BALDWINSVILLE, N.Y. – Another two bite the dust.

Central New York’s Fayetteville-Manlius and Baldwinsville school districts are the latest to ditch the National School Lunch Program, which was revamped in 2010 under the guidance of First Lady Michelle Obama in an effort to fight childhood obesity.

Strict limits on calories, fat, sugar, carbohydrates, sodium and other aspects of the school lunch imposed by the federal government on schools participating in the free and reduced lunch program has not only increased cafeteria costs, they’ve resulted in a drastic drop in the number of participating students.

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At Fayetteville-Manlius, Baldwinsville, and thousands of other districts the new regulations resulted in a sharp downturn in students who eat school lunch and a sharp increase in food waste. The lost sales are threatening the viability of cafeteria programs in schools across the country, prompting many to do without federal subsidies to serve students food they’ll actually buy and eat.

“Grilled cheese and tomato soup was a very popular lunch,” Baldwinsville Superintendent David Hamilton told WRVO public media. “We couldn’t offer that under the new guidelines of the federal government. Spaghetti and meatballs, we couldn’t offer that either.”

As a result of last year’s school lunch menu high school lunch sales in Baldwinsville plummeted from about 600 to 430 students per day.

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“We all want a lower carb diet. But it’s hard to sell a sub on something that looks more like a piece of paper than a sub roll,” Hamilton said. “I understand the shift but now the students aren’t opting to eat any of that. They’re stepping away entirely.”

Fayetteville-Manlius schools are experiencing the same phenomenon, and took a survey of students before deciding to trash the federal lunch regulations. The survey’s common theme: portion sizes are too small and the food just doesn’t taste that great, WRVO reports.

That district’s new cafeteria plan “will look more like a food court, with more grab and go items along with a deli bar and a hot meal item,” according to the news site.

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The School Nutrition Association conducted a survey at the group’s annual conference recently that showed roughly 25 percent of school lunch programs have lost money for more than six months because of the federally inspired bland school food options, the Detroit News reports.

“The association says that according to statistics from the U.S. Department of Agriculture, student lunch participation is down in 49 states under the new standards, with more than 1 million fewer students choosing school lunch each day,” according to the News.

A recent Government Accountability Institute report estimates the total amount of wasted school lunches has also reached about $1 billion per year, according to Fox.

In Michigan’s Oakland County, for example, 4,700 fewer students are eating school lunches than when the federal regulations went into effect in 2012.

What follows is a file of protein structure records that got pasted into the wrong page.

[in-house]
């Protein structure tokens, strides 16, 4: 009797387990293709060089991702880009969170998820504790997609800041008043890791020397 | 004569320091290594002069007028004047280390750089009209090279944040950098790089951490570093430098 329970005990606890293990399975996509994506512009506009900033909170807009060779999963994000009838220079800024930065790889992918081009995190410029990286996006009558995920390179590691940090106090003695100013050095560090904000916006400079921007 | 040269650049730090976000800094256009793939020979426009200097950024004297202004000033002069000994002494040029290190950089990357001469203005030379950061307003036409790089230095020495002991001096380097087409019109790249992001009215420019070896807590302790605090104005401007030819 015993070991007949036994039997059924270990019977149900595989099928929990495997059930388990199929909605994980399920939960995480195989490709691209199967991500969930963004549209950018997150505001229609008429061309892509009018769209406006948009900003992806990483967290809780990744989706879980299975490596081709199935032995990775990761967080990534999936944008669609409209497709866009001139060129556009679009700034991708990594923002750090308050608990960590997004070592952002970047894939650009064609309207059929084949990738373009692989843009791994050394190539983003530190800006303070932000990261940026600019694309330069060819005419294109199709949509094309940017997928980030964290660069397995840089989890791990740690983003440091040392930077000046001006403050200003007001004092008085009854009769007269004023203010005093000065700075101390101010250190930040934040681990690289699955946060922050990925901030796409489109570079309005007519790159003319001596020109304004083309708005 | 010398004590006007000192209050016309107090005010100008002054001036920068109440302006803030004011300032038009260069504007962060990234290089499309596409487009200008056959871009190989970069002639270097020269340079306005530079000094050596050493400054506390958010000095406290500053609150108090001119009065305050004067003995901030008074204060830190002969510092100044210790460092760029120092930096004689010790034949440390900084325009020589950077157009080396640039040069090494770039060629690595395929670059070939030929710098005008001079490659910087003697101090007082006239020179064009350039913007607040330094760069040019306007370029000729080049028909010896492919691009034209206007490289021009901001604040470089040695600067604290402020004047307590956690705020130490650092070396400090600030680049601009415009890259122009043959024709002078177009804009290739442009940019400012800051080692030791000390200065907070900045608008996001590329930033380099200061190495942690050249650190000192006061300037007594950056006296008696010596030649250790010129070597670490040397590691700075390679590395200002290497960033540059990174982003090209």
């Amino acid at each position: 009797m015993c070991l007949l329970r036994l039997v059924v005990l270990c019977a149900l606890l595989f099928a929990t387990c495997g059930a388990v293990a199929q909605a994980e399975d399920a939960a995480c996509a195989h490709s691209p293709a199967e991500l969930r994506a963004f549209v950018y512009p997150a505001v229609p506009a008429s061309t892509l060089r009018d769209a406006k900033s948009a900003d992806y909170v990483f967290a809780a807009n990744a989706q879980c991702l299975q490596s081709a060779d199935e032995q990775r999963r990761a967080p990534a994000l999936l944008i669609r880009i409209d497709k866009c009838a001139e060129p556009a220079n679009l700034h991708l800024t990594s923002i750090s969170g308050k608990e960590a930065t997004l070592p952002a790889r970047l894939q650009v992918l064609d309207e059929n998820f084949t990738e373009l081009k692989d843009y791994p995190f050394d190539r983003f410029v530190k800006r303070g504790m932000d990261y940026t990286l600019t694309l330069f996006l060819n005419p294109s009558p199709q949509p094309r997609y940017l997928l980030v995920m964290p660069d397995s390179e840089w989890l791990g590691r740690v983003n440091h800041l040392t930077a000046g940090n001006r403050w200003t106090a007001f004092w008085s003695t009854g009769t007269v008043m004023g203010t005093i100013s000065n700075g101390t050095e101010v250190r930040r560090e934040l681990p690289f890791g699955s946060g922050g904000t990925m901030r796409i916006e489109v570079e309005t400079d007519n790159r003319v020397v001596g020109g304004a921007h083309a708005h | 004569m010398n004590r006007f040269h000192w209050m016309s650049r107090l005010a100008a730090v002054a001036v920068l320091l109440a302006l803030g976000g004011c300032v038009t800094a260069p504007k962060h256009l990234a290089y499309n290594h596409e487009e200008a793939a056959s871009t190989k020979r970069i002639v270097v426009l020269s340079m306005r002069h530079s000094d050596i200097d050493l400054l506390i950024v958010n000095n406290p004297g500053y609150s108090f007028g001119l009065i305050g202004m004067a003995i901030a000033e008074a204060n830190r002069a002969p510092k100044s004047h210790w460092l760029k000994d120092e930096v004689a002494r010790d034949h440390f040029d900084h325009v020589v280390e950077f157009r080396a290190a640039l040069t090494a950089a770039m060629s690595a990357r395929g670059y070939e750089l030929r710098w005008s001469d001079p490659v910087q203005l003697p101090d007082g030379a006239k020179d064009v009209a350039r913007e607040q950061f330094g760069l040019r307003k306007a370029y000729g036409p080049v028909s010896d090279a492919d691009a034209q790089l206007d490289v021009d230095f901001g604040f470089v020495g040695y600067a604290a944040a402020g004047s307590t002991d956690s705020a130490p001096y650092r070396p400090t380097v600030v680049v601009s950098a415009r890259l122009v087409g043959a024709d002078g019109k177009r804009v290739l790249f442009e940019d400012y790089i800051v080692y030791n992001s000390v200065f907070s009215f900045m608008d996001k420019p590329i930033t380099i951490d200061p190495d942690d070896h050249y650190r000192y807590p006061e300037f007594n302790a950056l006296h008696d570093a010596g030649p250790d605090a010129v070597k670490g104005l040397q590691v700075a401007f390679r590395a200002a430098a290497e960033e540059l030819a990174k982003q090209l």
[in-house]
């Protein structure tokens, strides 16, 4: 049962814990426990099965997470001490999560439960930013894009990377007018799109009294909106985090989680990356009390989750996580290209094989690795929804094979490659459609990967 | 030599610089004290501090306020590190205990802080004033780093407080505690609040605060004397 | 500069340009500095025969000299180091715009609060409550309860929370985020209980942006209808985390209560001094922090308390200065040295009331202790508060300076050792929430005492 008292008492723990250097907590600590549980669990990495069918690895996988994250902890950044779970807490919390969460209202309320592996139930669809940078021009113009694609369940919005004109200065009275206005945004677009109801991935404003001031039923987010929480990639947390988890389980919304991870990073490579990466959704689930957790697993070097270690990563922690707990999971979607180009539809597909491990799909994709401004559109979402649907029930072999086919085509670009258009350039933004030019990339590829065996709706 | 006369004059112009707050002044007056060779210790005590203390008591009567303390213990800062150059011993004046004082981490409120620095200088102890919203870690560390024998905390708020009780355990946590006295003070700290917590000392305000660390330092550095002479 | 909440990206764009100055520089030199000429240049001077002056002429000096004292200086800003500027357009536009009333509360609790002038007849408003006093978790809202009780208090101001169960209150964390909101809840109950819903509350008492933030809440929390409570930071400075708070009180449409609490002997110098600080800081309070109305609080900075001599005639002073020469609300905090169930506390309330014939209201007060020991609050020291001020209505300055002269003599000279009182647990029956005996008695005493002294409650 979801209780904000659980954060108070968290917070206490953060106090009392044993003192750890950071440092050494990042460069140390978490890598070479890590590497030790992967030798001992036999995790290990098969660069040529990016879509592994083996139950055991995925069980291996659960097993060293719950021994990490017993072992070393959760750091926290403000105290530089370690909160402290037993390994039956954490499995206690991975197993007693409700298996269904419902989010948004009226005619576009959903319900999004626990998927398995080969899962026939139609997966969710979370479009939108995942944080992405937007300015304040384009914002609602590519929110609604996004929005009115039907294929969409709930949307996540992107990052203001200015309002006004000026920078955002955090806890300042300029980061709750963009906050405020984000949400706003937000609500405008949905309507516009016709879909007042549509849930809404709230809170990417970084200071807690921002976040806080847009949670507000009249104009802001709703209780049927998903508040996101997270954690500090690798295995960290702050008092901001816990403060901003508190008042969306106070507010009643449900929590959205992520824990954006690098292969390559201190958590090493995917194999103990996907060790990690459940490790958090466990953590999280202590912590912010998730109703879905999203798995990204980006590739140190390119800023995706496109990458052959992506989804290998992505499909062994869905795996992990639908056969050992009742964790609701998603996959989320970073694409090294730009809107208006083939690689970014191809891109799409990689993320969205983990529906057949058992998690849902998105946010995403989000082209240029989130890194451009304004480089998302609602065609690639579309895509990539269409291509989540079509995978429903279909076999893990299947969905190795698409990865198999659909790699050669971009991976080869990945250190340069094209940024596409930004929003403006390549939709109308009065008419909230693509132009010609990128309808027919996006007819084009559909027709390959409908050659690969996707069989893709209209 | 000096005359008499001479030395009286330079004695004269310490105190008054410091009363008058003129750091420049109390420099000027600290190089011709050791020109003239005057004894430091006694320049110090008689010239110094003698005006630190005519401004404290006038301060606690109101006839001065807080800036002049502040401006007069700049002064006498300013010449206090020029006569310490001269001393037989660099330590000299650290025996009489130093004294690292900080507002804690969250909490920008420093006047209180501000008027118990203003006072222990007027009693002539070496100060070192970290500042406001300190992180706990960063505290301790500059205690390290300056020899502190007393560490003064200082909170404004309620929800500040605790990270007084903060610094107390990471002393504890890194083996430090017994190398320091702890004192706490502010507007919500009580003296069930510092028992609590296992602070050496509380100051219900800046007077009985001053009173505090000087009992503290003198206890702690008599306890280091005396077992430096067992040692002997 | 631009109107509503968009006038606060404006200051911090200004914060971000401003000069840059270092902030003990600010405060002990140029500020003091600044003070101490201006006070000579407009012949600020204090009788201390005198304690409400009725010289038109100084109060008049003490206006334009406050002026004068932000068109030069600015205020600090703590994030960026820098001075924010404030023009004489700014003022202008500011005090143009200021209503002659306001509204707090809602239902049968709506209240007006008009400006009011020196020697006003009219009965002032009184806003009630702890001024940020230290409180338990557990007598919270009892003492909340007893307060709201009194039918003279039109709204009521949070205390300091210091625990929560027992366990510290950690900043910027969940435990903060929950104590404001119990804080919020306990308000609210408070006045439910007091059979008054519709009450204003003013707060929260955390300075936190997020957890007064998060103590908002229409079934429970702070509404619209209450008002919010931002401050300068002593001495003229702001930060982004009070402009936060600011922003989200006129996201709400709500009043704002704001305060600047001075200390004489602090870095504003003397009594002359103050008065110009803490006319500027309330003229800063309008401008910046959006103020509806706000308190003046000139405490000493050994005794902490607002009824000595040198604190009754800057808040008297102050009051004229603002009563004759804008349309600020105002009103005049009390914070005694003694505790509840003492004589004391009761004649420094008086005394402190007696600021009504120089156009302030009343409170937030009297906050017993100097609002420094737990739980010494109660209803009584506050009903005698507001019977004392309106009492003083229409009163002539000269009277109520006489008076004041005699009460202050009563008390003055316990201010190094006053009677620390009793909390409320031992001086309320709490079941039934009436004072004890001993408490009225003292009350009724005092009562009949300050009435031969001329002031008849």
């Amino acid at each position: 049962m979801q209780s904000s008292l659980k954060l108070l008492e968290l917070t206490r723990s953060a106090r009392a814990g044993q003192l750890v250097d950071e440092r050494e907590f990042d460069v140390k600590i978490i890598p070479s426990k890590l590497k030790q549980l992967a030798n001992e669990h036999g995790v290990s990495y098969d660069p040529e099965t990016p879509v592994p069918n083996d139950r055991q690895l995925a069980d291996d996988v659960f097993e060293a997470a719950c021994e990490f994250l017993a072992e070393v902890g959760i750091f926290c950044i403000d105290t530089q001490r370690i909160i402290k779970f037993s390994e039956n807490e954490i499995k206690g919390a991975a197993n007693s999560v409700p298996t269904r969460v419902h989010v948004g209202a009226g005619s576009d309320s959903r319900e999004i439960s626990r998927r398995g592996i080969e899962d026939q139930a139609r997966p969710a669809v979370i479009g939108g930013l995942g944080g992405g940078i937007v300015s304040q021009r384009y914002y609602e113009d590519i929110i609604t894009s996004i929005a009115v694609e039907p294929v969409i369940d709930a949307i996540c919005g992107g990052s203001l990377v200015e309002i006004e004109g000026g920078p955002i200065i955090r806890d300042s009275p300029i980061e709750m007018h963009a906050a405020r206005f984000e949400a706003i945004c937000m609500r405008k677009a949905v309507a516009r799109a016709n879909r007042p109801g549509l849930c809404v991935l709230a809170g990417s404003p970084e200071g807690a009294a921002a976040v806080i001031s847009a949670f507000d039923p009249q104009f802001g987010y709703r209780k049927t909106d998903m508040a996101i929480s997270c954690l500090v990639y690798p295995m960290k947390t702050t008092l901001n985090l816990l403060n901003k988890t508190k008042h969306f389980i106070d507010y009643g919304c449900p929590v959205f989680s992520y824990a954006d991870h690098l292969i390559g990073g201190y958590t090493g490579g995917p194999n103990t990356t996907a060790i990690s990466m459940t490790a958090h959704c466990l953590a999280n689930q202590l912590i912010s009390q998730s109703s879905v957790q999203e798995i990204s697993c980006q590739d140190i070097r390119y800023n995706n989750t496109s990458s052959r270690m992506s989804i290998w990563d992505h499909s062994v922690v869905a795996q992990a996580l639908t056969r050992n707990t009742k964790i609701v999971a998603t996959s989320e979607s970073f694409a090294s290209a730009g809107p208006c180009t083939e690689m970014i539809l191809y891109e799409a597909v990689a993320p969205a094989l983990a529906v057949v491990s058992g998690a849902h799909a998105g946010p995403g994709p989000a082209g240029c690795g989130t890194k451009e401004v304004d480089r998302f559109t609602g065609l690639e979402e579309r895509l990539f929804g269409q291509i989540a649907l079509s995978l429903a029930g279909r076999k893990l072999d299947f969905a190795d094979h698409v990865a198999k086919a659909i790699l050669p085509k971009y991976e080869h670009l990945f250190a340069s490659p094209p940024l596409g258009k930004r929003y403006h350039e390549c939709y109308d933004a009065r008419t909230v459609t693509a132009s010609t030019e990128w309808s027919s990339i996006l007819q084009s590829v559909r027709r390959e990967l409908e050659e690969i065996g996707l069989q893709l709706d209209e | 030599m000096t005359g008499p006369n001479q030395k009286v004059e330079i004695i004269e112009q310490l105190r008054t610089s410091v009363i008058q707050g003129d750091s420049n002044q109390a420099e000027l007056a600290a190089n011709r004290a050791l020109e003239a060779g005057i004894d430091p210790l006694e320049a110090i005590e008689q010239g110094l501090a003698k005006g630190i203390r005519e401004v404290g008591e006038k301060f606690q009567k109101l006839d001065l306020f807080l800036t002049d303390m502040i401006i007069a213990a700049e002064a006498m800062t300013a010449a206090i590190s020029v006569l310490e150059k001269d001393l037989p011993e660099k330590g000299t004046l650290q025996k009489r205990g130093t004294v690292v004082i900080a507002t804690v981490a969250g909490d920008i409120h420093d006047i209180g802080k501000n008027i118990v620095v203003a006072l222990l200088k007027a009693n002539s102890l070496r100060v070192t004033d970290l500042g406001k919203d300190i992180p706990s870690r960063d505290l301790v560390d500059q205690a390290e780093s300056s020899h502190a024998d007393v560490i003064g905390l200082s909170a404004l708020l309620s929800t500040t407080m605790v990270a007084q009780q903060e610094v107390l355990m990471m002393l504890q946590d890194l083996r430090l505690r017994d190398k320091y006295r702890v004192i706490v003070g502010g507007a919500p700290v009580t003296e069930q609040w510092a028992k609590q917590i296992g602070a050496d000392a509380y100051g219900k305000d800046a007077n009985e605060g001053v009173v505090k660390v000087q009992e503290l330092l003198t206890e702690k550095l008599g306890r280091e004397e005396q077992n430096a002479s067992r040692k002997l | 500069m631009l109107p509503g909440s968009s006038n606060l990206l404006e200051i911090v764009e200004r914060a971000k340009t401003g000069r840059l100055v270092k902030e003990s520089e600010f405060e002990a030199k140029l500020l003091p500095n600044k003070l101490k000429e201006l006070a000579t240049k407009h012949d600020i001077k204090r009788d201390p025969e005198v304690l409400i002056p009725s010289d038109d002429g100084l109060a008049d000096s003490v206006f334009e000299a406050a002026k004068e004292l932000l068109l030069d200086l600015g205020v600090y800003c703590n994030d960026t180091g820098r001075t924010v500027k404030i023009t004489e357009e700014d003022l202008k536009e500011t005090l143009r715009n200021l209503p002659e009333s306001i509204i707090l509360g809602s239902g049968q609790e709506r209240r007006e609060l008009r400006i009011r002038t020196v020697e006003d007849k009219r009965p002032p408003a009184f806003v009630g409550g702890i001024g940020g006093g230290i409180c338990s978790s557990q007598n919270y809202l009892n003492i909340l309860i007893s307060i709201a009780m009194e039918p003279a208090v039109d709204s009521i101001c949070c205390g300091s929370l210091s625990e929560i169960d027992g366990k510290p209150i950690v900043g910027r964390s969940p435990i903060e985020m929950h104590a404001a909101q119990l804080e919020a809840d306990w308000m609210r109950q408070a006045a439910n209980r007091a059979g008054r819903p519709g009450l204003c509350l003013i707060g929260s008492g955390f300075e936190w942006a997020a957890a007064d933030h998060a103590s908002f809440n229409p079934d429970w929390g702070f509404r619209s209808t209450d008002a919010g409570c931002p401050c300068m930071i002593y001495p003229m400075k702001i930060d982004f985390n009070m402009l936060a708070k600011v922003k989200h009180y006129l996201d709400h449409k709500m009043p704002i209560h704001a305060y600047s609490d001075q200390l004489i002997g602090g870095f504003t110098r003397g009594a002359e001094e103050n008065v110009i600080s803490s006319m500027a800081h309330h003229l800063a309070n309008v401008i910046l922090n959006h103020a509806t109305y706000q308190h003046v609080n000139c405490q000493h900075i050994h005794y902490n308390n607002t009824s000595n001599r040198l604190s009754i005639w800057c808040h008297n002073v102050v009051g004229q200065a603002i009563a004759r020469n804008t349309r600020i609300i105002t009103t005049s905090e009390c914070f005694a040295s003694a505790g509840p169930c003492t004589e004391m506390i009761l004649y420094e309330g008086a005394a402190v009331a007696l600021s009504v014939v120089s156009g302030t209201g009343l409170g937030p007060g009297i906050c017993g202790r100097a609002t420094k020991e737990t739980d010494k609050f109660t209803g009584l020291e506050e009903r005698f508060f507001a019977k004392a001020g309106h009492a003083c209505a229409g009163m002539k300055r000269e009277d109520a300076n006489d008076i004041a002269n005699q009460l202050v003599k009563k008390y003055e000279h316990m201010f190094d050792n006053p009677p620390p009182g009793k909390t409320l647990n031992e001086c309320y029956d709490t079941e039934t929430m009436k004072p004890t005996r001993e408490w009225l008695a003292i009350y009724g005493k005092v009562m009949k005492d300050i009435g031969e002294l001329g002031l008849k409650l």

“The challenge has been in maintaining student participation along with managing the rising costs associated with the new regs,” Oakland schools’ child nutrition consultant Lori Adkins told the News.

“School food service programs are required to be self-supporting and are not subsidized by a school district’s general fund. Therefore, it’s vital for program revenues to meet or exceed expenses annually for a program to remain fiscally sustainable,” she said.

Warren Consolidated Schools Superintendent Robert Livernois said he believes the federal regulations are creating a two-tier school lunch scenario in which poor kids are forced to eat school lunch, while others are bringing food from home.

Free and reduced lunches in the district are on the rise, while paying students are fleeing the program, he said.

“The students are clearly voting with their pocket book,” Livernois told the News. “What I see down the road, as these regulations become stiffer, is our paying customers continuing to vote with their wallet and going elsewhere for their meals.”

“I see the program morphing into a free and reduced meal program,” he said.

A new round of federal school snack regulations that took effect July 1 also seem to be making the revenue problems worse. All school snacks must now meet U.S. Department of Agriculture standards, which means many popular vending machine items and school bake sale goods are now off the table.

In Bloomfield, New York schools, “Snapple flavored iced teas were wildly popular, and the single Snapple machine made $10,000 annually,” but officials were forced to remove the machine to comply with the new snack rules.

“When you lose a cash cow, that is not very good,” Todd Fowler, food service director at Bloomfield and Canandaigua schools, told the Henrietta Post.

More than 75 percent of districts in New York are now losing money because of the federal lunch and snack regulations, he said.

They’re also cutting into school fundraisers that schools rely on for student field trips and other activates, according to Tammy Brace, a secretary for Naples Central School and active member of the Naples School Association.

The federal lunch regulations now also apply to bake sales held during school hours, which used to raise between $200 and $300 per sale, she told the Post.

“We will do our best to raise money in other ways,” such as sales after school and during evening events, Brace said.

Meanwhile, lawmakers in the U.S. House of Representatives are considering legislation to provide exemptions from the lunch regulations for schools that are losing substantial revenue, though Michelle Obama has vowed to fight for her pet project “until the bitter end.”

President Obama has also promised to veto the legislation if it makes it to his desk, the Associated Press reports.